His specialities included Slow-cooked dahl makhni with tomatoes and cream, as well more meaty offerings such as Roasted rack of lamb, fenugreek-potato matchsticks and wild mushroom pulao. Dessert was a touch more European influenced, with dishes like Stewed pear with winter berry coulis, fennel and ginger ice cream to finish.
At Imli Street in Soho, the modern small-plates menu was more casual, but the enthusiasm for the crafted specialities of his birth country remained. His menu encompassed street food, travel snacks and south Indian/Sri Lankan coastal specialities, as well as relatively unknown international crossover cuisine, such as Indian-Chinese.
He left The Tamarind Collection in 2015 to pursue his own projects and focus on the very best that Indian cuisine has to offer. From Alfred Prasad’s early travels with his parents to his chef education in India, he has always been passionate about the diversity of his country’s food offerings, telling The Caterer: “There is so much more to offer, rather than the same tikka masala, rogan josh and jalfrezi."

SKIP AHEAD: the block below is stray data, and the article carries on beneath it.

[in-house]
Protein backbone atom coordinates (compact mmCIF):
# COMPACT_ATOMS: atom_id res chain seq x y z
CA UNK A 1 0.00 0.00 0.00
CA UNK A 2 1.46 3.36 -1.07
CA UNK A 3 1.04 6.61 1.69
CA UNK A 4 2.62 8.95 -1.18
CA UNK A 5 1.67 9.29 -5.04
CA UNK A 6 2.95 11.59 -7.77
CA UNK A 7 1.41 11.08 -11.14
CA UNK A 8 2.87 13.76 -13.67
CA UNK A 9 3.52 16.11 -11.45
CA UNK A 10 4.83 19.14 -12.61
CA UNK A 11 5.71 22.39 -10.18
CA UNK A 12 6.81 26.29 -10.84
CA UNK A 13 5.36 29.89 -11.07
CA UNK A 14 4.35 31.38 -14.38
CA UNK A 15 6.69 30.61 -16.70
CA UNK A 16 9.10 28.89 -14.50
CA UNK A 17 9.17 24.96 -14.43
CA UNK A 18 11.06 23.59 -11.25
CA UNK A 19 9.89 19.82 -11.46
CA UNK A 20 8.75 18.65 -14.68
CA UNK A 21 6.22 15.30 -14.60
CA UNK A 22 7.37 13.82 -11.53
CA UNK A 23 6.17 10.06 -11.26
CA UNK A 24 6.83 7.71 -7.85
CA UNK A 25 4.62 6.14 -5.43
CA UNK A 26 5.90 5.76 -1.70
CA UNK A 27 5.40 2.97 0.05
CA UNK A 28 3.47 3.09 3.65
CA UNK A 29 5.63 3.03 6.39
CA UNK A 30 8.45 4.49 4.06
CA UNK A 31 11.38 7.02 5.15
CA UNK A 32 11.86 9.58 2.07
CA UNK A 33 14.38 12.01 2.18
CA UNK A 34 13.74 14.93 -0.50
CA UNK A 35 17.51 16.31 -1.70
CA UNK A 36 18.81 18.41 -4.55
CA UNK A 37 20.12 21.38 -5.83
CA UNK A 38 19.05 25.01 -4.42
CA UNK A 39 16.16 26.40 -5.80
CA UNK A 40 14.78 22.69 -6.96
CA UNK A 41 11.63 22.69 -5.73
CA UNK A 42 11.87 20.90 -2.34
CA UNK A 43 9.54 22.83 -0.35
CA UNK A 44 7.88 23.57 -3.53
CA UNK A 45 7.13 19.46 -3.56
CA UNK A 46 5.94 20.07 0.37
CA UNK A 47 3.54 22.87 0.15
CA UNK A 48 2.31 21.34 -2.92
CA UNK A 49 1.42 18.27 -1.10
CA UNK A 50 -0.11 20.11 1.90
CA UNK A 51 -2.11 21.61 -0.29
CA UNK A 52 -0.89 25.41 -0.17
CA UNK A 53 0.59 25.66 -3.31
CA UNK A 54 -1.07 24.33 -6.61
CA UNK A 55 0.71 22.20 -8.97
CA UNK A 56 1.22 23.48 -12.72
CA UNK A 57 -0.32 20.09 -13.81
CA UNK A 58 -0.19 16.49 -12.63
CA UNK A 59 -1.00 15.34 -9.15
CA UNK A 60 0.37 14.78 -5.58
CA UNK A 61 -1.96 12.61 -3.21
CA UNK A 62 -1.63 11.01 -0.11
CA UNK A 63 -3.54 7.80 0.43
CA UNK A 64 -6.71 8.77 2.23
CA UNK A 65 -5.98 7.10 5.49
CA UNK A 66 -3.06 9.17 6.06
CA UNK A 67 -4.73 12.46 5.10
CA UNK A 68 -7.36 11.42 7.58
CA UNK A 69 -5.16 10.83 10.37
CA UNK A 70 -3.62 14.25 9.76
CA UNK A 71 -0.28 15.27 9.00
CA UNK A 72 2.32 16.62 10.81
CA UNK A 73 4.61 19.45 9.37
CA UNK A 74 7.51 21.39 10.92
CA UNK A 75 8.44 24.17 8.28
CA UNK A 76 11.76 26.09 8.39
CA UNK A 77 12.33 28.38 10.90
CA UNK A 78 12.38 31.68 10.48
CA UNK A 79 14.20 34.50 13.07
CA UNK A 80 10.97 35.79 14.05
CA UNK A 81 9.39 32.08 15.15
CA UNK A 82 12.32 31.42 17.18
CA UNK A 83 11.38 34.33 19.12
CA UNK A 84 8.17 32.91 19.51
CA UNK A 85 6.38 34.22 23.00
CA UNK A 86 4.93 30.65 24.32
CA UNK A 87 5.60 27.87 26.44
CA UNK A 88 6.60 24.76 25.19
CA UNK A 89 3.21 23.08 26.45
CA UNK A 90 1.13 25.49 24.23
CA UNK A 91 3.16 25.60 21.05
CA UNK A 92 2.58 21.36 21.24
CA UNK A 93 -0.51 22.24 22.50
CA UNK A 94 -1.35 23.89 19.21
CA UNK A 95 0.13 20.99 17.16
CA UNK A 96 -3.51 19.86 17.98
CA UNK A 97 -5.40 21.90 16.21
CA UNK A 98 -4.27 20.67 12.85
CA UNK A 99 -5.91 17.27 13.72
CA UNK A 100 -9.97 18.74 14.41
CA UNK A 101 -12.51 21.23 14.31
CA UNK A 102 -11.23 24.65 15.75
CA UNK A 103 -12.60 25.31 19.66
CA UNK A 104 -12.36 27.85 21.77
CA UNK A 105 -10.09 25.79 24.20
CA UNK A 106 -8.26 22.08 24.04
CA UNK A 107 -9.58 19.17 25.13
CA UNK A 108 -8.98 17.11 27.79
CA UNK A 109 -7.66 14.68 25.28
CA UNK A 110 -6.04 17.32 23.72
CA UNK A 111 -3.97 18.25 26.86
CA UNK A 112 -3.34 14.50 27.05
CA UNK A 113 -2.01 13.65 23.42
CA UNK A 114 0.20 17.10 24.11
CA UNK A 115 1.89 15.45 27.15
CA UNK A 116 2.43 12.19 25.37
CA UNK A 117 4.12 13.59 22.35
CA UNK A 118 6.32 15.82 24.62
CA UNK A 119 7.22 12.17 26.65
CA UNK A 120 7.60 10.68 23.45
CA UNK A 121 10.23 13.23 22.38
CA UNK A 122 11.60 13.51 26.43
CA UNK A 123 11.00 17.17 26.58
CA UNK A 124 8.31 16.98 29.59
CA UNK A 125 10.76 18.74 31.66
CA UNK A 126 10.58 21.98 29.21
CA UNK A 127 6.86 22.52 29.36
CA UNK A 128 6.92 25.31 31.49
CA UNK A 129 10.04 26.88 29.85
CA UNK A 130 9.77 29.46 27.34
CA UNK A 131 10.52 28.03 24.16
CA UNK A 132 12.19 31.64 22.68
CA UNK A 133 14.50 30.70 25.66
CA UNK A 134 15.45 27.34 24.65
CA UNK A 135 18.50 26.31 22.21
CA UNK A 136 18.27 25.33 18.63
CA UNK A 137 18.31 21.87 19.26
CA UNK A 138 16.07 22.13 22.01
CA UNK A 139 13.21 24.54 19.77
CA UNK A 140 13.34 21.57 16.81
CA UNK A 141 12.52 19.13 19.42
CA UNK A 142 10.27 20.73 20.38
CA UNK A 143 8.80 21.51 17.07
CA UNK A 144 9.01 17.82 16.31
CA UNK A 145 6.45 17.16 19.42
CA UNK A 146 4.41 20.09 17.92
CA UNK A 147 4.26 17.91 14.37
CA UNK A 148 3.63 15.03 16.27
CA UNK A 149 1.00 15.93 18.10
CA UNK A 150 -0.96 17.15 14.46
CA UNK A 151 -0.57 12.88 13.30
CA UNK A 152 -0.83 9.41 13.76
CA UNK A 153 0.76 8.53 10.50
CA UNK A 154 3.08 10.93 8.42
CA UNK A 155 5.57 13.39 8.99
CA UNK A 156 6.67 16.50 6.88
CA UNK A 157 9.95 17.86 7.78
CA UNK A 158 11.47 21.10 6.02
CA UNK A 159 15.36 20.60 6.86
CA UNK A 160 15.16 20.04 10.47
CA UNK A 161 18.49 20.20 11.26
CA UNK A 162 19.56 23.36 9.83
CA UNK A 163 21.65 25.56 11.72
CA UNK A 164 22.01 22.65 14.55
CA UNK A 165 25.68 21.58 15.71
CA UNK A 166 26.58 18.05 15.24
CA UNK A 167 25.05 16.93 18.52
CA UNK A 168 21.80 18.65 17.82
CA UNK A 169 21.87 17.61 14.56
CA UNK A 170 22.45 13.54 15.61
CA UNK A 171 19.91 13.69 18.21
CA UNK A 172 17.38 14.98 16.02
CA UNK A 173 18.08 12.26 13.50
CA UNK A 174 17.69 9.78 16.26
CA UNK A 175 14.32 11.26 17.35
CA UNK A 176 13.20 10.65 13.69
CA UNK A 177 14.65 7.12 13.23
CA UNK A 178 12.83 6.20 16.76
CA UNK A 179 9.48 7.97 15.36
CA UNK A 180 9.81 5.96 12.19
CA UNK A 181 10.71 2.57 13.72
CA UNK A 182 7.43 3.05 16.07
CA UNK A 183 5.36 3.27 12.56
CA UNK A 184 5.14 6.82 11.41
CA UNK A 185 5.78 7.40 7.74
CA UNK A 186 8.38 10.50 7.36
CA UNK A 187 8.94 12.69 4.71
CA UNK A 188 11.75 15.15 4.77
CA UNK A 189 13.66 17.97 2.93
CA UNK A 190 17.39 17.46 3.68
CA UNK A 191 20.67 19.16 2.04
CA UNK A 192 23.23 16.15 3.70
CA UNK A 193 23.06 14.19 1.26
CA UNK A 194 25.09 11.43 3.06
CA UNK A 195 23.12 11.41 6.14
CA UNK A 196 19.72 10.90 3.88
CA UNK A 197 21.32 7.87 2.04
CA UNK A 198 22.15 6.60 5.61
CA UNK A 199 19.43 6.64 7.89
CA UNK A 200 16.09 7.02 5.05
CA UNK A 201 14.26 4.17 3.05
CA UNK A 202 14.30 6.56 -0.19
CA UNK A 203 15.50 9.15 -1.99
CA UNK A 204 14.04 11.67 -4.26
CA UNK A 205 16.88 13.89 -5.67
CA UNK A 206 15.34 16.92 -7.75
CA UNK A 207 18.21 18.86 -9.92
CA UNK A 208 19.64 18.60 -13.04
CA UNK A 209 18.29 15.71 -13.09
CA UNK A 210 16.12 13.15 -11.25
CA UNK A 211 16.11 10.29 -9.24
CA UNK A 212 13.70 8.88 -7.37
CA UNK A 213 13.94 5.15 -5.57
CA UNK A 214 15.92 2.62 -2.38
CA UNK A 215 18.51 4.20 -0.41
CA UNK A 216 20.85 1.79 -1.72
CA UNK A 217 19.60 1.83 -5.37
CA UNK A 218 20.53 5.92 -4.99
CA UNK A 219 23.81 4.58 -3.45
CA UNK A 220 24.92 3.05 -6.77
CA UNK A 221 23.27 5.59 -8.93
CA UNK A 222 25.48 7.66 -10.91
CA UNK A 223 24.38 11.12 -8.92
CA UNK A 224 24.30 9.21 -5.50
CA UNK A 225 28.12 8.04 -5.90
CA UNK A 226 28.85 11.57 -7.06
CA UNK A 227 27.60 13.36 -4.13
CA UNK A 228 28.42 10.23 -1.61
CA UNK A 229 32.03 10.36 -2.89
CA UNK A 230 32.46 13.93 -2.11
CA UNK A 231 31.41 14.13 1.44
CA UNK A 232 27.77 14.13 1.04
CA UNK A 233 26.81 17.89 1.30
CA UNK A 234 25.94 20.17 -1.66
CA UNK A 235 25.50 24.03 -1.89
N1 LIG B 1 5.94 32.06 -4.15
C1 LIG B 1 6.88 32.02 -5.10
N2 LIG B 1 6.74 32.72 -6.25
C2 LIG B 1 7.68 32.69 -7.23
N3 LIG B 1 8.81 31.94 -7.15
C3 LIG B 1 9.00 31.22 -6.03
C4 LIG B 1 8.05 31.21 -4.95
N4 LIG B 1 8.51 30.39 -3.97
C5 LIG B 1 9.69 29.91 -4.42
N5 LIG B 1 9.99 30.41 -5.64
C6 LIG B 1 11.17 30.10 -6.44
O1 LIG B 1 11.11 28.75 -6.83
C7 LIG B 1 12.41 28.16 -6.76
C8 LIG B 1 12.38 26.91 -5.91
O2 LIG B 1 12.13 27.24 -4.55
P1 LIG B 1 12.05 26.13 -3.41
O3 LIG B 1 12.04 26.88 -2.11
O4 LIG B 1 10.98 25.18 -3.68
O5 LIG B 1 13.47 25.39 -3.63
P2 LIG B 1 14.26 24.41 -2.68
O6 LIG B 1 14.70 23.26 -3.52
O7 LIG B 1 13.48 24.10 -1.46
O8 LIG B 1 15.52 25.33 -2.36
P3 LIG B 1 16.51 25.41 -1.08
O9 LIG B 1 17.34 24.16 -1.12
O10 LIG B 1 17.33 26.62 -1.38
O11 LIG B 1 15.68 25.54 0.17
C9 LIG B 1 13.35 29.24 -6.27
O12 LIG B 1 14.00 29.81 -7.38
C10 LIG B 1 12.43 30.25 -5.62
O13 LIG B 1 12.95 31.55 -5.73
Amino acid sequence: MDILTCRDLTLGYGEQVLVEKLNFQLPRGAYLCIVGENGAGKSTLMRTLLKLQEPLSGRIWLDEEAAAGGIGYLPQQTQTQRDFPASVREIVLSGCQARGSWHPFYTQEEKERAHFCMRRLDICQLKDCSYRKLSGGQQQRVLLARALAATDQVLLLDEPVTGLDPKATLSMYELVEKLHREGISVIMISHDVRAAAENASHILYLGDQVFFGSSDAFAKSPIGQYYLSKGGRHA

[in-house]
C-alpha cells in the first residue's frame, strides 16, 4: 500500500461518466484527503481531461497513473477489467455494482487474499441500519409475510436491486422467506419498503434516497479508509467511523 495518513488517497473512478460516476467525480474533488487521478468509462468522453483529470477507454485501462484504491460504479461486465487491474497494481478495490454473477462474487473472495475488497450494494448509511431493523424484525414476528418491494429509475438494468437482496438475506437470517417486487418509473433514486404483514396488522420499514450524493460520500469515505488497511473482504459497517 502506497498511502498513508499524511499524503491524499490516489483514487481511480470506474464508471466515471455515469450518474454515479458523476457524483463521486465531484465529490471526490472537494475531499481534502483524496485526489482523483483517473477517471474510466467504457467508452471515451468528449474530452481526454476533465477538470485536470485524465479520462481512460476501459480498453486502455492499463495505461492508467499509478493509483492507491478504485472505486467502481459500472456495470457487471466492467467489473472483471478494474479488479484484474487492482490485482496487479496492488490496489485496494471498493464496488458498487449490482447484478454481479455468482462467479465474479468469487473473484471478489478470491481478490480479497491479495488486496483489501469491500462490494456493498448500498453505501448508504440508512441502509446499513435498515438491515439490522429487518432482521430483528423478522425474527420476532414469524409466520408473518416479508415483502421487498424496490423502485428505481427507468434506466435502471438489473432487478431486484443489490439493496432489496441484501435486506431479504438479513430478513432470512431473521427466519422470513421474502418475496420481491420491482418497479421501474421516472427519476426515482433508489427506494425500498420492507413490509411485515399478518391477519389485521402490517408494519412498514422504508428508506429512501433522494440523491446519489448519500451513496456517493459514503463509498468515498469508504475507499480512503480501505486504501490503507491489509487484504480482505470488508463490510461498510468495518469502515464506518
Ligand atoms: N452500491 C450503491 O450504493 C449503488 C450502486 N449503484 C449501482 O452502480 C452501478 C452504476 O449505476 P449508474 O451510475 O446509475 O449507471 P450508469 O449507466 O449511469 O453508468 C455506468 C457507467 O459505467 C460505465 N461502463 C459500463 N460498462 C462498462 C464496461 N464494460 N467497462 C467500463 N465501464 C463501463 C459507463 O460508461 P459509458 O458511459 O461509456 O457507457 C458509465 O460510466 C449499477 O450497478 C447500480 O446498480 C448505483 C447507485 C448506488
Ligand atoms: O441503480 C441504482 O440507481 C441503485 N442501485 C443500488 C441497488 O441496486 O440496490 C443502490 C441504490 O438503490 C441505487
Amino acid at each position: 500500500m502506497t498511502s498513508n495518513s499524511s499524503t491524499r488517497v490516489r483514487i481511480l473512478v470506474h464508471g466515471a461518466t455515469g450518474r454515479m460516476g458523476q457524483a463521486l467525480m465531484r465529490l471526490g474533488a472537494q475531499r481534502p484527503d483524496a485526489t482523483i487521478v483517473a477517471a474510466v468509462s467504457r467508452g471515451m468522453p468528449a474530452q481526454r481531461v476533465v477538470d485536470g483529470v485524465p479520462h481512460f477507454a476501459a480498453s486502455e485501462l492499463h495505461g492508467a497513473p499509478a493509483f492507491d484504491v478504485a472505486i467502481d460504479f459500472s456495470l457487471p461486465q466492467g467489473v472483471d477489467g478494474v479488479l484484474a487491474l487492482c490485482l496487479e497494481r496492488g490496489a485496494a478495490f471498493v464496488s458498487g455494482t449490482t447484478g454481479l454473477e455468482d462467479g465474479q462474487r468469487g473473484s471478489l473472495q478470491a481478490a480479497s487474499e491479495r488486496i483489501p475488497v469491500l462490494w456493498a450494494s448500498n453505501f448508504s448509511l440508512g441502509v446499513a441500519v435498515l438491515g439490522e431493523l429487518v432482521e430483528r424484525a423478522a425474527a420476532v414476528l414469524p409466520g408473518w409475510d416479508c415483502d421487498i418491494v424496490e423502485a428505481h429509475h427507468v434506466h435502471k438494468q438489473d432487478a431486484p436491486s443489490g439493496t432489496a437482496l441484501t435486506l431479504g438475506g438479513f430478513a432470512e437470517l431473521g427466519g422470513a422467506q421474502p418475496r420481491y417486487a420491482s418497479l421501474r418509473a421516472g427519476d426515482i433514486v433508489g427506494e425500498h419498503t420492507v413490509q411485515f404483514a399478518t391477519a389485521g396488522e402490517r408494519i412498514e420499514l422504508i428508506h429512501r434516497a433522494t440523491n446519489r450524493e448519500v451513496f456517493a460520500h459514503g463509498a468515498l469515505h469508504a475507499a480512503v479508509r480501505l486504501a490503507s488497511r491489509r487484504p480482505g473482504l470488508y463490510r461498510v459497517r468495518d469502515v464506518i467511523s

Alfred Prasad is an ambassador for the charity FoodCycle and works with them to reduce food waste and redirect surplus food to those in poverty and social isolation. He says: “I love their message that food poverty and food wastage should simply not co-exist.” He also cycled over 250 miles in only five days, across challenging terrain in Rajasthan, to help raise money for Action Against Hunger. He has often spoken of a desire to see more women in the kitchen and his hopes for an even split in his kitchens: “I do feel that women are more naturally creative, great at multi tasking and would make great chefs. We should be more pro-active in making it possible for them to thrive in the restaurant business.”
His future plans include building his own restaurant group, showcasing the lesser-known regional delights of India, and he is also working on his first book.